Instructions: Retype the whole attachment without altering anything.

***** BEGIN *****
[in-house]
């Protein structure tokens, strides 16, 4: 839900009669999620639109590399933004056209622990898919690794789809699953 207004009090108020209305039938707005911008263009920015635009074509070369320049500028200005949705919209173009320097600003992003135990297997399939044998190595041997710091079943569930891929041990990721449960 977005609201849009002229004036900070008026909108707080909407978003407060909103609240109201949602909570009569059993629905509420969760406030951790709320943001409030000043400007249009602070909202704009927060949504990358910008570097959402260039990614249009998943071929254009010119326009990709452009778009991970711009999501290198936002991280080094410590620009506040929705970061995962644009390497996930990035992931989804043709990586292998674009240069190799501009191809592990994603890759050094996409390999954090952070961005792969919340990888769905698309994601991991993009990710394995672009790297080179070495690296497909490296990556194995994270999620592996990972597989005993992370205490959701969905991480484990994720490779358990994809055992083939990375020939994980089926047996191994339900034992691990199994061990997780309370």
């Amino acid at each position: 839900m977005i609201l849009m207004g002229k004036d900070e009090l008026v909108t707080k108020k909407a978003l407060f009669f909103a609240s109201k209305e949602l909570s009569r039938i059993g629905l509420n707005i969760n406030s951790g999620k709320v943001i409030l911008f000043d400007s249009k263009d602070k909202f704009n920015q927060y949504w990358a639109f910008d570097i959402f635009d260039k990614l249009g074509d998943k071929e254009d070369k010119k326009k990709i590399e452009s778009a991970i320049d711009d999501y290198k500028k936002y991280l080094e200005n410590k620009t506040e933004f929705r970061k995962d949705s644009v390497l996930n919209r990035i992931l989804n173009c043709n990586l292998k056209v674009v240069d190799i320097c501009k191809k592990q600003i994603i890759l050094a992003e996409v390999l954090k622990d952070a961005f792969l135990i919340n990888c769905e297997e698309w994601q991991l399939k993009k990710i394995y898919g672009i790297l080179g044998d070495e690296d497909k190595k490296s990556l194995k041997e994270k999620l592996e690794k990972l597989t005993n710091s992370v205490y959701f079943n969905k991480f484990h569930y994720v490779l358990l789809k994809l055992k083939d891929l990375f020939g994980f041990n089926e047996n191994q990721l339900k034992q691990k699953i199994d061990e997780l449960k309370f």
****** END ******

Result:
[in-house]
């Protein structure tokens, strides 16, 4: 839900009669999620639109590399933004056209622990898919690794789809699953 207004009090108020209305039938707005911008263009920015635009074509070369320049500028200005949705919209173009320097600003992003135990297997399939044998190595041997710091079943569930891929041990990721449960 977005609201849009002229004036900070008026909108707080909407978003407060909103609240109201949602909570009569059993629905509420969760406030951790709320943001409030000043400007249009602070909202704009927060949504990358910008570097959402260039990614249009998943071929254009010119326009990709452009778009991970711009999501290198936002991280080094410590620009506040929705970061995962644009390497996930990035992931989804043709990586292998674009240069190799501009191809592990994603890759050094996409390999954090952070961005792969919340990888769905698309994601991991993009990710394995672009790297080179070495690296497909490296990556194995994270999620592996990972597989005993992370205490959701969905991480484990994720490779358990994809055992083939990375020939994980089926047996191994339900034992691990199994061990997780309370």
């Amino acid at each position: 839900m977005i609201l849009m207004g002229k004036d900070e009090l008026v909108t707080k108020k909407a978003l407060f009669f909103a609240s109201k209305e949602l909570s009569r039938i059993g629905l509420n707005i969760n406030s951790g999620k709320v943001i409030l911008f000043d400007s249009k263009d602070k909202f704009n920015q927060y949504w990358a639109f910008d570097i959402f635009d260039k990614l249009g074509d998943k071929e254009d070369k010119k326009k990709i590399e452009s778009a991970i320049d711009d999501y290198k500028k936002y991280l080094e200005n410590k620009t506040e933004f929705r970061k995962d949705s644009v390497l996930n919209r990035i992931l989804n173009c043709n990586l292998k056209v674009v240069d190799i320097c501009k191809k592990q600003i994603i890759l050094a992003e996409v390999l954090k622990d952070a961005f792969l135990i919340n990888c769905e297997e698309w994601q991991l399939k993009k990710i394995y898919g672009i790297l080179g044998d070495e690296d497909k190595k490296s990556l194995k041997e994270k999620l592996e690794k990972l597989t005993n710091s992370v205490y959701f079943n969905k991480f484990h569930y994720v490779l358990l789809k994809l055992k083939d891929l990375f020939g994980f041990n089926e047996n191994q990721l339900k034992q691990k699953i199994d061990e997780l449960k309370f």